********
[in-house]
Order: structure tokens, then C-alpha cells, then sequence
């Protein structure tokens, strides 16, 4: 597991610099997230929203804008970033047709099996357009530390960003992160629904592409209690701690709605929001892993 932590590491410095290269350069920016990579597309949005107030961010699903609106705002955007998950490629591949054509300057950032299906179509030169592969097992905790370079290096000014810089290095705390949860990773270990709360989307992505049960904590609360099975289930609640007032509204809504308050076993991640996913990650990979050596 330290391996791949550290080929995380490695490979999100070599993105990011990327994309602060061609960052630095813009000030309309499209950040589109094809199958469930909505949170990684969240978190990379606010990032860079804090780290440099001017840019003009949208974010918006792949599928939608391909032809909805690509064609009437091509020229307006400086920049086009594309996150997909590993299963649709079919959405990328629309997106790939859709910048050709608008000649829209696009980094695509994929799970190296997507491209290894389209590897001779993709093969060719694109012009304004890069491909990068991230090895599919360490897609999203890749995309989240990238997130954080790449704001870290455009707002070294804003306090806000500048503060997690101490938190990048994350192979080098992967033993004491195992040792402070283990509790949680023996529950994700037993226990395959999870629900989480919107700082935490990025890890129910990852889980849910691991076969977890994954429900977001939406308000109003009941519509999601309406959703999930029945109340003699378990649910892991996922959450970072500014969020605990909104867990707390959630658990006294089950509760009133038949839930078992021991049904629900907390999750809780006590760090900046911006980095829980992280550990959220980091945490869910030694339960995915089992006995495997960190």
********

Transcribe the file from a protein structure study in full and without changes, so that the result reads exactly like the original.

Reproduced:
[in-house]
Order: structure tokens, then C-alpha cells, then sequence
């Protein structure tokens, strides 16, 4: 597991610099997230929203804008970033047709099996357009530390960003992160629904592409209690701690709605929001892993 932590590491410095290269350069920016990579597309949005107030961010699903609106705002955007998950490629591949054509300057950032299906179509030169592969097992905790370079290096000014810089290095705390949860990773270990709360989307992505049960904590609360099975289930609640007032509204809504308050076993991640996913990650990979050596 330290391996791949550290080929995380490695490979999100070599993105990011990327994309602060061609960052630095813009000030309309499209950040589109094809199958469930909505949170990684969240978190990379606010990032860079804090780290440099001017840019003009949208974010918006792949599928939608391909032809909805690509064609009437091509020229307006400086920049086009594309996150997909590993299963649709079919959405990328629309997106790939859709910048050709608008000649829209696009980094695509994929799970190296997507491209290894389209590897001779993709093969060719694109012009304004890069491909990068991230090895599919360490897609999203890749995309989240990238997130954080790449704001870290455009707002070294804003306090806000500048503060997690101490938190990048994350192979080098992967033993004491195992040792402070283990509790949680023996529950994700037993226990395959999870629900989480919107700082935490990025890890129910990852889980849910691991076969977890994954429900977001939406308000109003009941519509999601309406959703999930029945109340003699378990649910892991996922959450970072500014969020605990909104867990707390959630658990006294089950509760009133038949839930078992021991049904629900907390999750809780006590760090900046911006980095829980992280550990959220980091945490869910030694339960995915089992006995495997960190």